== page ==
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FARM AND STATION.

(Continued from, page 7.)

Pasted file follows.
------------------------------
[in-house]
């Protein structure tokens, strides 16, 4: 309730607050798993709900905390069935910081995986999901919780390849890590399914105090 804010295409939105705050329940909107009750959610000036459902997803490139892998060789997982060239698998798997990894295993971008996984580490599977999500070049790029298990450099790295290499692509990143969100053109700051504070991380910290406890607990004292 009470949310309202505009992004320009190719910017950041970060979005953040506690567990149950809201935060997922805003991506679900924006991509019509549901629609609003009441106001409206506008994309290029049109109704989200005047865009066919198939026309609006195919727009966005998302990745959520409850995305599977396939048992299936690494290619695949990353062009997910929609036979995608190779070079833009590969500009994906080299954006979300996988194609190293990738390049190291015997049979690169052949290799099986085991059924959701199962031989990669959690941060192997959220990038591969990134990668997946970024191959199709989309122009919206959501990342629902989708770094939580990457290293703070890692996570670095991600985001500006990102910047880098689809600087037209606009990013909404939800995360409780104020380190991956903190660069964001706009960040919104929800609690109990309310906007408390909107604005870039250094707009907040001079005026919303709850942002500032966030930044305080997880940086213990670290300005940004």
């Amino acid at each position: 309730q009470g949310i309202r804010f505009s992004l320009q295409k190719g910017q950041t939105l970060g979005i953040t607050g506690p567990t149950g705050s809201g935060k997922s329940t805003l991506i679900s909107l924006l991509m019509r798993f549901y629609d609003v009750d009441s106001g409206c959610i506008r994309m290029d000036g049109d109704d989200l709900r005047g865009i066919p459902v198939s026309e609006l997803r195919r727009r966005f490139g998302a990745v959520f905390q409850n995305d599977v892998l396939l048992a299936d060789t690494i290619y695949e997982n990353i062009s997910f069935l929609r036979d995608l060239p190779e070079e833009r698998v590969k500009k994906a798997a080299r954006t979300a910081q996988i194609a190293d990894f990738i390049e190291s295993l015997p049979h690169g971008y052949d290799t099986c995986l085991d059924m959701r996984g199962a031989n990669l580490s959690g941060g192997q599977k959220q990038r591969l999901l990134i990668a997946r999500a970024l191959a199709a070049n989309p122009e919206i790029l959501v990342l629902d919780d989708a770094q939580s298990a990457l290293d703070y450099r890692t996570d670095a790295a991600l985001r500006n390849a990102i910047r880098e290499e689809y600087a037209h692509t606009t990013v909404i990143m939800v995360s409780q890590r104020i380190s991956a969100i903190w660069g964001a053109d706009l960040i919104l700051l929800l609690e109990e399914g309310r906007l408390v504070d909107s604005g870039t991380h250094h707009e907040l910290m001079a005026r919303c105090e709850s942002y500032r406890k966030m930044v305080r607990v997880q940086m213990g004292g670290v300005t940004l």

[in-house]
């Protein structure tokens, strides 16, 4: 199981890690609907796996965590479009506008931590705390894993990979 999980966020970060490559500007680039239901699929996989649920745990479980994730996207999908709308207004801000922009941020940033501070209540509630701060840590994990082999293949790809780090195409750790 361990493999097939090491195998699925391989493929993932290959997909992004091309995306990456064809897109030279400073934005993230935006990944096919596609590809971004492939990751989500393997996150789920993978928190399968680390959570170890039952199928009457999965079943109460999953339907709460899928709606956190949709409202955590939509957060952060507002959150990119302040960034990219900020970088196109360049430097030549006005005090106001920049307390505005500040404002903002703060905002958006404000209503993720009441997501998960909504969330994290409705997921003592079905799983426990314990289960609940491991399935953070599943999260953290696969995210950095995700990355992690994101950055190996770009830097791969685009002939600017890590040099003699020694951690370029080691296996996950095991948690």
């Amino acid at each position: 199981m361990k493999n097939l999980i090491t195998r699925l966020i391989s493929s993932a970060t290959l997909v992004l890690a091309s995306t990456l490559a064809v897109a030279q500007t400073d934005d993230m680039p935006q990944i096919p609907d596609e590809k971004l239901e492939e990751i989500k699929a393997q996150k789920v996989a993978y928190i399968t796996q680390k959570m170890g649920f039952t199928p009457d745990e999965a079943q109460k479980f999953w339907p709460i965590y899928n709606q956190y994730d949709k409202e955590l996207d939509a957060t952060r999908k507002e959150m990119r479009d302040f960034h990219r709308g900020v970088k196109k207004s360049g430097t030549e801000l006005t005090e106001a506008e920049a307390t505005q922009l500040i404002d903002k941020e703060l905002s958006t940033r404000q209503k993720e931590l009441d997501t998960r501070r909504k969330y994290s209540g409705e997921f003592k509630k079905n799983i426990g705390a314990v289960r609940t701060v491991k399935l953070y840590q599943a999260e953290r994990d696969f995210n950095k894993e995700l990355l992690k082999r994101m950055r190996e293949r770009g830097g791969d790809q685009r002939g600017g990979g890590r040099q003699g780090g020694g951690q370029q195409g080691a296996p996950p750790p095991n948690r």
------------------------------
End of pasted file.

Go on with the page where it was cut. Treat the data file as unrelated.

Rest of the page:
In a recent quarterly report to the Cheshire County Coiincil the county Poor Milk. analyst (Mr J. Carter Bell) makes some interesting remarks upon the samples of milk presented to him for analysis, and takes occasion to animadvert severely on the frequent practices in magistrates' courts of sanctioning as valid various untenable excuses pleaded by vendors of "poor milk." Of 68 samples submitted to him. five were found to contain 2, 3, 4, 7, and 9 per cent, of added water, 'and eight of the milks were very poor. One sample of milk contained under 11 per cent, of total solids, 10 under 12 per cent., 38 unde"r 13 per cent., 16 under 14- ]>er cent., and three under 15 per cent. " Many will think," continues Mr Bell, " that 2 and 3 per cent, of water is not worth noting, but this small amount is not the real quantity added, but only the excess calculated on a very low standard. Thus, if we take the milk which is returned as 2 per cent, of adulteration and compare it with the milk taken from the farmer's own cows, the difference in quality is very great. In this case the total solids of the milk bought wore 11.1 per cent., but the milk yielded by the ccnvb contained 13.8 of total bolids. It only needs a very simple calculation to show that to reduce 13.8 lo 11.1 move than 20 parts of water must bo added to every 100 parts of milk, and yet in the face of this wo have chemists coming forward and statins; that milk containing 11 per cent, of total .solids is pure, and gravely informing the magistrates that cows giving to-day first-class milk containing over 13 per cent, of total solids may to-morrow give milk of 11 per cent., because